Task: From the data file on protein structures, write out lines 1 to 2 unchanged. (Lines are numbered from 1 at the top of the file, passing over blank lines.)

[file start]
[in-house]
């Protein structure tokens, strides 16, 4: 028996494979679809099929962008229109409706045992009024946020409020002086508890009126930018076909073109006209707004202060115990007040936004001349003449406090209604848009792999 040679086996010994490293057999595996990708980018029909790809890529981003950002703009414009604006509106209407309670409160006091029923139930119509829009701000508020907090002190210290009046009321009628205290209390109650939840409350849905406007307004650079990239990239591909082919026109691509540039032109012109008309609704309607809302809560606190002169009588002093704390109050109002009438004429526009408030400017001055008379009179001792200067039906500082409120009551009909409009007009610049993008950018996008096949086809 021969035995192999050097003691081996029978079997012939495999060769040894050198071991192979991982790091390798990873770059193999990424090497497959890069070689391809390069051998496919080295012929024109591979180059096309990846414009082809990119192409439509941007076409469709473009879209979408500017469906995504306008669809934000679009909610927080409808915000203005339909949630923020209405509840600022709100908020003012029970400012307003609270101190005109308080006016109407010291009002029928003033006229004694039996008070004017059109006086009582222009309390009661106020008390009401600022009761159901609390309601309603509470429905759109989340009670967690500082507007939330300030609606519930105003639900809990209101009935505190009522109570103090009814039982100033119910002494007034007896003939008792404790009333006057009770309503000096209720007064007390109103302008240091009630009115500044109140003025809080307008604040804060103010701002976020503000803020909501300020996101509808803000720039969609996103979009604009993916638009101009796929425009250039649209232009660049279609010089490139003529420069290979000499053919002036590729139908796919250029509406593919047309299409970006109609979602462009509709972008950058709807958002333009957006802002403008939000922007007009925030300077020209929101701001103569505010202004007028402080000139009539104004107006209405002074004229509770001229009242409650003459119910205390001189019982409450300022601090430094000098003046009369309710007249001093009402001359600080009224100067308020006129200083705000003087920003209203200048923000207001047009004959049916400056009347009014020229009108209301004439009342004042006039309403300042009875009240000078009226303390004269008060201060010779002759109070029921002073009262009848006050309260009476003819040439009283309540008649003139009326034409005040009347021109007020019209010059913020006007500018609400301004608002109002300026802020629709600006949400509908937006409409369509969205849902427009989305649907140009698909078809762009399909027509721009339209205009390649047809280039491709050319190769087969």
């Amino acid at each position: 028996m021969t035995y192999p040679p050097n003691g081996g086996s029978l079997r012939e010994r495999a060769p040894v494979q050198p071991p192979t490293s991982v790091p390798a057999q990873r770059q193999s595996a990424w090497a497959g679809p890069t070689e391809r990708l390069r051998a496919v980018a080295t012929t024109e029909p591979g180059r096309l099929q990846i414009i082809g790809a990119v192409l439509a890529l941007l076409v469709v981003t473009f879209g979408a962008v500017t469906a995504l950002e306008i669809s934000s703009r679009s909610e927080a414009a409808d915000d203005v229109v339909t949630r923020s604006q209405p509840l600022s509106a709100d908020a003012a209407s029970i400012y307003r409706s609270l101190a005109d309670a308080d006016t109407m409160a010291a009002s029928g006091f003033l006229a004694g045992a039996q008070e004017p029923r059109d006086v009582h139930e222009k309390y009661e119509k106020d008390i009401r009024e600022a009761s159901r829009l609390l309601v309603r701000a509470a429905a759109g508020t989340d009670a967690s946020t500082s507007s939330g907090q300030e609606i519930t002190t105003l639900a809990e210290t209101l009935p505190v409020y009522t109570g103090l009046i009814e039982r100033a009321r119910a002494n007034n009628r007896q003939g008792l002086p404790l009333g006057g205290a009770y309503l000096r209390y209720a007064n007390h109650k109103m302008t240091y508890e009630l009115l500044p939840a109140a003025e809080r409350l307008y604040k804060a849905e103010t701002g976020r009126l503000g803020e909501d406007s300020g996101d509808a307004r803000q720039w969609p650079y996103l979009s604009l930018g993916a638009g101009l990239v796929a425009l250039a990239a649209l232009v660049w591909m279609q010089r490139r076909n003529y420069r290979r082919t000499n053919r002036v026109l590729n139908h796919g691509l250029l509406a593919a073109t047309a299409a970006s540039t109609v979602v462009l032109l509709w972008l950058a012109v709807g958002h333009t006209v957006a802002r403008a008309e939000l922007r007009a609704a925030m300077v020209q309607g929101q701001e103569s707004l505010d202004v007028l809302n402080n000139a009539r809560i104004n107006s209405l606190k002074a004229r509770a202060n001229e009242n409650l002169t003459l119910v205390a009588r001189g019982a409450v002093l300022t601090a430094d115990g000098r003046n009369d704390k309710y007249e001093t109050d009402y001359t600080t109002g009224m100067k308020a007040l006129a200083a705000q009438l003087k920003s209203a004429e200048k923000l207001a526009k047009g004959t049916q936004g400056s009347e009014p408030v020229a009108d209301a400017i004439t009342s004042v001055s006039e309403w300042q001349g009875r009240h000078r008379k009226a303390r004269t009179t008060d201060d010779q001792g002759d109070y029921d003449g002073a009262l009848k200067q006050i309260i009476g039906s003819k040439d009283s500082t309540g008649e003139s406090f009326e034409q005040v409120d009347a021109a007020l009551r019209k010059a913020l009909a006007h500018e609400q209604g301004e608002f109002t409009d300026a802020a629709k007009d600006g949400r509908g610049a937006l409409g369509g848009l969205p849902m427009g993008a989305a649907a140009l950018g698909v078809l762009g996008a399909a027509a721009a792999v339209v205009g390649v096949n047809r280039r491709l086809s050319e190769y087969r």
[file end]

[in-house]
């Protein structure tokens, strides 16, 4: 028996494979679809099929962008229109409706045992009024946020409020002086508890009126930018076909073109006209707004202060115990007040936004001349003449406090209604848009792999 040679086996010994490293057999595996990708980018029909790809890529981003950002703009414009604006509106209407309670409160006091029923139930119509829009701000508020907090002190210290009046009321009628205290209390109650939840409350849905406007307004650079990239990239591909082919026109691509540039032109012109008309609704309607809302809560606190002169009588002093704390109050109002009438004429526009408030400017001055008379009179001792200067039906500082409120009551009909409009007009610049993008950018996008096949086809 021969035995192999050097003691081996029978079997012939495999060769040894050198071991192979991982790091390798990873770059193999990424090497497959890069070689391809390069051998496919080295012929024109591979180059096309990846414009082809990119192409439509941007076409469709473009879209979408500017469906995504306008669809934000679009909610927080409808915000203005339909949630923020209405509840600022709100908020003012029970400012307003609270101190005109308080006016109407010291009002029928003033006229004694039996008070004017059109006086009582222009309390009661106020008390009401600022009761159901609390309601309603509470429905759109989340009670967690500082507007939330300030609606519930105003639900809990209101009935505190009522109570103090009814039982100033119910002494007034007896003939008792404790009333006057009770309503000096209720007064007390109103302008240091009630009115500044109140003025809080307008604040804060103010701002976020503000803020909501300020996101509808803000720039969609996103979009604009993916638009101009796929425009250039649209232009660049279609010089490139003529420069290979000499053919002036590729139908796919250029509406593919047309299409970006109609979602462009509709972008950058709807958002333009957006802002403008939000922007007009925030300077020209929101701001103569505010202004007028402080000139009539104004107006209405002074004229509770001229009242409650003459119910205390001189019982409450300022601090430094000098003046009369309710007249001093009402001359600080009224100067308020006129200083705000003087920003209203200048923000207001047009004959049916400056009347009014020229009108209301004439009342004042006039309403300042009875009240000078009226303390004269008060201060010779002759109070029921002073009262009848006050309260009476003819040439009283309540008649003139009326034409005040009347021109007020019209010059913020006007500018609400301004608002109002300026802020629709600006949400509908937006409409369509969205849902427009989305649907140009698909078809762009399909027509721009339209205009390649047809280039491709050319190769087969």